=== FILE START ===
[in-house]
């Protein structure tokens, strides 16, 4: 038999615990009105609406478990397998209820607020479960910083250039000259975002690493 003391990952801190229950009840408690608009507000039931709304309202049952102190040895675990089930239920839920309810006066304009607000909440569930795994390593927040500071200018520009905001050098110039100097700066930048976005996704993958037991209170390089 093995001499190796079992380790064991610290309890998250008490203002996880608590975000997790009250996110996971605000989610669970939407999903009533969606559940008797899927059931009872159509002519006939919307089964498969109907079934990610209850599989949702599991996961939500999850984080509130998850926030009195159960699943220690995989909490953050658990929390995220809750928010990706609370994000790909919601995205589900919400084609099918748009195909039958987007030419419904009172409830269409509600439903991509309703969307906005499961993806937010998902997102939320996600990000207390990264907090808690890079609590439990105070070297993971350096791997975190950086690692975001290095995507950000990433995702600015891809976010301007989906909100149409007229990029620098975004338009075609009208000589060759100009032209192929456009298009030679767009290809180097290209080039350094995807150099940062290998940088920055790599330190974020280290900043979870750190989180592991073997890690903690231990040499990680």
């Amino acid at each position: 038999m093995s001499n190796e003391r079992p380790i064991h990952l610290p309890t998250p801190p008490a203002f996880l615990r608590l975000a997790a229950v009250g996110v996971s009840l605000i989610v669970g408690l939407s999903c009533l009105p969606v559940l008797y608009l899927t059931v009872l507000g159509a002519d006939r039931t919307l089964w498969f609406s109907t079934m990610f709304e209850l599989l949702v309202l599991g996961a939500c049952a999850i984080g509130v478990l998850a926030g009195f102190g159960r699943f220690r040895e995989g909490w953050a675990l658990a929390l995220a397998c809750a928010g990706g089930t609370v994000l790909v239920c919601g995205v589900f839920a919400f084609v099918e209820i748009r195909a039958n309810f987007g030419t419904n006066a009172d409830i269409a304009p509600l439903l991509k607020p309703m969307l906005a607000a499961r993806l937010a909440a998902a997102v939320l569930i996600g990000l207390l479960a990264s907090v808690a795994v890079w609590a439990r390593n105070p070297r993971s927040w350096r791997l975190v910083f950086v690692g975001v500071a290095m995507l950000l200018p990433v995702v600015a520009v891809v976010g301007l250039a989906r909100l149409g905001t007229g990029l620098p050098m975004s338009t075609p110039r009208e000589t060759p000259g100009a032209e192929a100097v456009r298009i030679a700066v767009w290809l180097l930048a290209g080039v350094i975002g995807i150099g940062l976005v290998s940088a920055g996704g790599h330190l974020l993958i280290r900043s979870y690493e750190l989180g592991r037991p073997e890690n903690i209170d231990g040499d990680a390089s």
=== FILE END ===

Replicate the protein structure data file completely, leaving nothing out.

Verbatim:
[in-house]
């Protein structure tokens, strides 16, 4: 038999615990009105609406478990397998209820607020479960910083250039000259975002690493 003391990952801190229950009840408690608009507000039931709304309202049952102190040895675990089930239920839920309810006066304009607000909440569930795994390593927040500071200018520009905001050098110039100097700066930048976005996704993958037991209170390089 093995001499190796079992380790064991610290309890998250008490203002996880608590975000997790009250996110996971605000989610669970939407999903009533969606559940008797899927059931009872159509002519006939919307089964498969109907079934990610209850599989949702599991996961939500999850984080509130998850926030009195159960699943220690995989909490953050658990929390995220809750928010990706609370994000790909919601995205589900919400084609099918748009195909039958987007030419419904009172409830269409509600439903991509309703969307906005499961993806937010998902997102939320996600990000207390990264907090808690890079609590439990105070070297993971350096791997975190950086690692975001290095995507950000990433995702600015891809976010301007989906909100149409007229990029620098975004338009075609009208000589060759100009032209192929456009298009030679767009290809180097290209080039350094995807150099940062290998940088920055790599330190974020280290900043979870750190989180592991073997890690903690231990040499990680």
């Amino acid at each position: 038999m093995s001499n190796e003391r079992p380790i064991h990952l610290p309890t998250p801190p008490a203002f996880l615990r608590l975000a997790a229950v009250g996110v996971s009840l605000i989610v669970g408690l939407s999903c009533l009105p969606v559940l008797y608009l899927t059931v009872l507000g159509a002519d006939r039931t919307l089964w498969f609406s109907t079934m990610f709304e209850l599989l949702v309202l599991g996961a939500c049952a999850i984080g509130v478990l998850a926030g009195f102190g159960r699943f220690r040895e995989g909490w953050a675990l658990a929390l995220a397998c809750a928010g990706g089930t609370v994000l790909v239920c919601g995205v589900f839920a919400f084609v099918e209820i748009r195909a039958n309810f987007g030419t419904n006066a009172d409830i269409a304009p509600l439903l991509k607020p309703m969307l906005a607000a499961r993806l937010a909440a998902a997102v939320l569930i996600g990000l207390l479960a990264s907090v808690a795994v890079w609590a439990r390593n105070p070297r993971s927040w350096r791997l975190v910083f950086v690692g975001v500071a290095m995507l950000l200018p990433v995702v600015a520009v891809v976010g301007l250039a989906r909100l149409g905001t007229g990029l620098p050098m975004s338009t075609p110039r009208e000589t060759p000259g100009a032209e192929a100097v456009r298009i030679a700066v767009w290809l180097l930048a290209g080039v350094i975002g995807i150099g940062l976005v290998s940088a920055g996704g790599h330190l974020l993958i280290r900043s979870y690493e750190l989180g592991r037991p073997e890690n903690i209170d231990g040499d990680a390089s």